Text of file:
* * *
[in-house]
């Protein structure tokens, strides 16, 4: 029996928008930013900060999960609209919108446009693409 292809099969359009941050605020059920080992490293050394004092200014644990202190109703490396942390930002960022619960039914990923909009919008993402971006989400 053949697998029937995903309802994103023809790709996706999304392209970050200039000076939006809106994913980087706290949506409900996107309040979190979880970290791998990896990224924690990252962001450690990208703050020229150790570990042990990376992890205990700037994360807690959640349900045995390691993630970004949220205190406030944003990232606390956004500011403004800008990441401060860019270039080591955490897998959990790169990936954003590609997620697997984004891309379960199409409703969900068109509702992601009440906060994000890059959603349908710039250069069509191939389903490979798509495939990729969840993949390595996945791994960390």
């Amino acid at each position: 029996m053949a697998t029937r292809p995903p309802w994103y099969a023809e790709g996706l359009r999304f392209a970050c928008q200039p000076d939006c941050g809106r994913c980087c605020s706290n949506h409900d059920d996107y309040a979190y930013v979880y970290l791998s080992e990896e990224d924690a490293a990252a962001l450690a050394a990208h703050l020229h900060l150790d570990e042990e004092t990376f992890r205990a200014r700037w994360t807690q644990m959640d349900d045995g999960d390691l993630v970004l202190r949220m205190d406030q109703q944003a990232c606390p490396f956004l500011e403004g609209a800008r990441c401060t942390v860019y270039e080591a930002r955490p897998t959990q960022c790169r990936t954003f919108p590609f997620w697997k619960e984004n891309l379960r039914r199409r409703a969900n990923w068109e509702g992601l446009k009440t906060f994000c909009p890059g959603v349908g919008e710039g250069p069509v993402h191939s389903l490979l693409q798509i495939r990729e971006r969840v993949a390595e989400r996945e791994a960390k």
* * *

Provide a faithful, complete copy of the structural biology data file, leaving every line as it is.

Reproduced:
[in-house]
């Protein structure tokens, strides 16, 4: 029996928008930013900060999960609209919108446009693409 292809099969359009941050605020059920080992490293050394004092200014644990202190109703490396942390930002960022619960039914990923909009919008993402971006989400 053949697998029937995903309802994103023809790709996706999304392209970050200039000076939006809106994913980087706290949506409900996107309040979190979880970290791998990896990224924690990252962001450690990208703050020229150790570990042990990376992890205990700037994360807690959640349900045995390691993630970004949220205190406030944003990232606390956004500011403004800008990441401060860019270039080591955490897998959990790169990936954003590609997620697997984004891309379960199409409703969900068109509702992601009440906060994000890059959603349908710039250069069509191939389903490979798509495939990729969840993949390595996945791994960390």
């Amino acid at each position: 029996m053949a697998t029937r292809p995903p309802w994103y099969a023809e790709g996706l359009r999304f392209a970050c928008q200039p000076d939006c941050g809106r994913c980087c605020s706290n949506h409900d059920d996107y309040a979190y930013v979880y970290l791998s080992e990896e990224d924690a490293a990252a962001l450690a050394a990208h703050l020229h900060l150790d570990e042990e004092t990376f992890r205990a200014r700037w994360t807690q644990m959640d349900d045995g999960d390691l993630v970004l202190r949220m205190d406030q109703q944003a990232c606390p490396f956004l500011e403004g609209a800008r990441c401060t942390v860019y270039e080591a930002r955490p897998t959990q960022c790169r990936t954003f919108p590609f997620w697997k619960e984004n891309l379960r039914r199409r409703a969900n990923w068109e509702g992601l446009k009440t906060f994000c909009p890059g959603v349908g919008e710039g250069p069509v993402h191939s389903l490979l693409q798509i495939r990729e971006r969840v993949a390595e989400r996945e791994a960390k």